In 2013, Robert Gabriel Mugabe aged 90, started a fresh presidential term due to run until 2018. He promised another run when he would tip the triple digits. In fact, the old man’s margin of victory that year around 62 per cent was much higher than his prior competition elections in 2002 and 2008 when he was widely believed to have lost or at a minimum failed to clear the 50 per cent constitutional hurdle to be declared president in the first round.
Mugabe’s long ascent to power, first as freedom fighter and later political prisoner for 11 years, followed a familiar path that was used by the British to soften up his friend, rival and sometimes nemesis Nelson Mandela, only that the old man Mandela did far more time 27 years in total, almost his entire adult life. Mugabe was not the chosen hero of Zimbabwe’s independence. Actually, it is widely believed that the British used a common tactic to lay a caveat on Zimbabwe’s future in very much the same way as it happened in India, Pakistan, Kenya, Ghana, Nigeria, Uganda, etc. The British colonial office never willingly gave up the colonies in which to their great credit, they had assembled from scratch into viable nation states although the net outflow of natural resources to the metropolitan sowed permanent seeds of instability.
The British sense of cautious rapport with their former colonies informed what a benign foreign policy in the 1960s and 1970s. The former Empire was dealing with a financial Armageddon that battered its finances from the colonial wars of expansion in the 19th Century and two world wars that brought Britain to her knees. Britain was a supplicant in its relationship with the United States who picked out prize jewels and forced her to grant independence.
In Southern Africa and Kenya, there was pushback, the background to a more concerted effort to capture the most prized possession from the Africans, land. In 1980, the British under Ms Margaret Thatcher, offered independence to Mugabe on condition that he goes slow on land redistribution in return for a special status for the White settlers, who under the 1980 Constitution, were allocated 20 per cent seats in Parliament.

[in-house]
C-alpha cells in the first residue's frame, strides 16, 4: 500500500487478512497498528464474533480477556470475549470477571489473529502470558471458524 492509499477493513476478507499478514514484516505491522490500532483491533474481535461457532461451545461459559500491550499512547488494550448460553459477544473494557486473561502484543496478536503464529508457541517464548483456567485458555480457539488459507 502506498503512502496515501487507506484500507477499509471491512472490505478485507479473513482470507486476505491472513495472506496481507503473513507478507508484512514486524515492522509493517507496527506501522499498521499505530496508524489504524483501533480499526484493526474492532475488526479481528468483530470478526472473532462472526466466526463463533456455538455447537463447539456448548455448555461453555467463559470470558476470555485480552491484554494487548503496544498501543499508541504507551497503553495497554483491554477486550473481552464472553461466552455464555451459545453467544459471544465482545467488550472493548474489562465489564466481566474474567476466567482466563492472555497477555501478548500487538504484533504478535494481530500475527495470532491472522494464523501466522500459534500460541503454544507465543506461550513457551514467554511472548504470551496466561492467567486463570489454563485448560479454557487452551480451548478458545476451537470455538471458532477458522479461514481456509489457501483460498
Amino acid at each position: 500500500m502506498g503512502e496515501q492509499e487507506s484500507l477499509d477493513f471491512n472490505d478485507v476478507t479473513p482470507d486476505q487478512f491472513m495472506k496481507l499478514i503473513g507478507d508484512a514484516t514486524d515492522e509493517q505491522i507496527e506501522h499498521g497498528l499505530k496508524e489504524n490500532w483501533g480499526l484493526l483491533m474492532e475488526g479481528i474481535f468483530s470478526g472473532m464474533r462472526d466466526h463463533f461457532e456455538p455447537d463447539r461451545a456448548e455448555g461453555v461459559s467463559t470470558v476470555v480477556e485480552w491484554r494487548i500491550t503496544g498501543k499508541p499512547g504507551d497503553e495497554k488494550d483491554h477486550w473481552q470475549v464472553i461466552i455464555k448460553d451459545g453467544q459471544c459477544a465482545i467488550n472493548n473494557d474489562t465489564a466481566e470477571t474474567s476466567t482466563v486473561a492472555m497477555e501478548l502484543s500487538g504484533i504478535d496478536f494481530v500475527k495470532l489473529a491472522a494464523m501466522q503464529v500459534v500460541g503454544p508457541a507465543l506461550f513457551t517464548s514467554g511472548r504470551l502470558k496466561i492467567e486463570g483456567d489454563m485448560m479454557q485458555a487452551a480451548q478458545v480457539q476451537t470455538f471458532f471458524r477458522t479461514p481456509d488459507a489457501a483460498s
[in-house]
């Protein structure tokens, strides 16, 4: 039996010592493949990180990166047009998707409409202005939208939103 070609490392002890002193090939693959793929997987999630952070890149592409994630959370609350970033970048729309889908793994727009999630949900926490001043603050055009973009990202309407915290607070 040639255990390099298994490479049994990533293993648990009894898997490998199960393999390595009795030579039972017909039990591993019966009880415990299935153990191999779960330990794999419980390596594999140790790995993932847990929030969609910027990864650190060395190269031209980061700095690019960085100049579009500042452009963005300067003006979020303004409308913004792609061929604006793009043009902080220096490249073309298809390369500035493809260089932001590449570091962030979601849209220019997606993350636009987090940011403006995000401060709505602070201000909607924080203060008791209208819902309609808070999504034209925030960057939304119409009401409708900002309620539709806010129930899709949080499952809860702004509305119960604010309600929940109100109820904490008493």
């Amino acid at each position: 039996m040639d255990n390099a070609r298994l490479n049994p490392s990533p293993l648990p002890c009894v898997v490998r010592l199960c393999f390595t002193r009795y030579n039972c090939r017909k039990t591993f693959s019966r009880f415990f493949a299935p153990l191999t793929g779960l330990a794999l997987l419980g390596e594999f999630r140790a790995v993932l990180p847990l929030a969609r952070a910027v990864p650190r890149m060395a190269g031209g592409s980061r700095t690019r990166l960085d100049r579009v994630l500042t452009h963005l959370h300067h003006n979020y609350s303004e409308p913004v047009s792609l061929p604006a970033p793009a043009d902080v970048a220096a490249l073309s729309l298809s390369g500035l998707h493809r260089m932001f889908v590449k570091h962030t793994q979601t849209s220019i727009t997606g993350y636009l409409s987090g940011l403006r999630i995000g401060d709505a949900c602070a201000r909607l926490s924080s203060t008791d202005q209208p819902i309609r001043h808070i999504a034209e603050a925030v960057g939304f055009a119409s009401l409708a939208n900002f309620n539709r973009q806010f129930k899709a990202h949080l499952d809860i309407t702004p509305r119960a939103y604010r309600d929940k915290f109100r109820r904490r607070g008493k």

Zimbabwe’s parliamentary chamber lacks the seriousness and studiousness of other African legislatures. Mugabe used his Zimbabwe African National Union (Zanu) party majority to appoint chiefs, and nominated MPs to pad his majority against Zimbabwe African People’s Union (ZAPU). The fallout begun when Mugabe after implementing dozens of IMF-World Bank policies in the 1980s, which ravaged many African countries, tried to keep the British to their promises for compensation. The British under both Thatcher and later Tony Blair failed to keep their promises. An internal war and sabotage by South Africa that sought to punish frontier states for supporting the ANC besieged Zimbabwe before ill-thought efforts at consolidating power drove ZANU (which later merged with ZAPU) into crony capitalism grabbing white farms. Unforgiving, drought in the 1990s scorched the countryside setting up Mugabe for his first real contests with the urban opposition funded by settlers eager to return to privilege.
Did Mugabe have a moral compass? Yes, he was a Roman Catholic closely tied to left wing liberation ideology [very close to communism], twice married in Church and implicitly with their support. His first wife Sally Mugabe was a Ghanaian. He was loudly dogmatic outspoken in all sorts of views, something not associated with his peers Julius Nyerere, Jomo Kenyatta, Mwai Kibaki. Even their successors John Magufuli, Uhuru Kenyatta have not behaved much differently.
What was the moral compass of the ruthlessness that accompanied scorched earth policies sometimes multiplied by Western propaganda? These questions remain and a re-evaluation of Mugabe may be overdue by history.
Mr Ssemogerere is an Attorney-at-Law and an Advocate.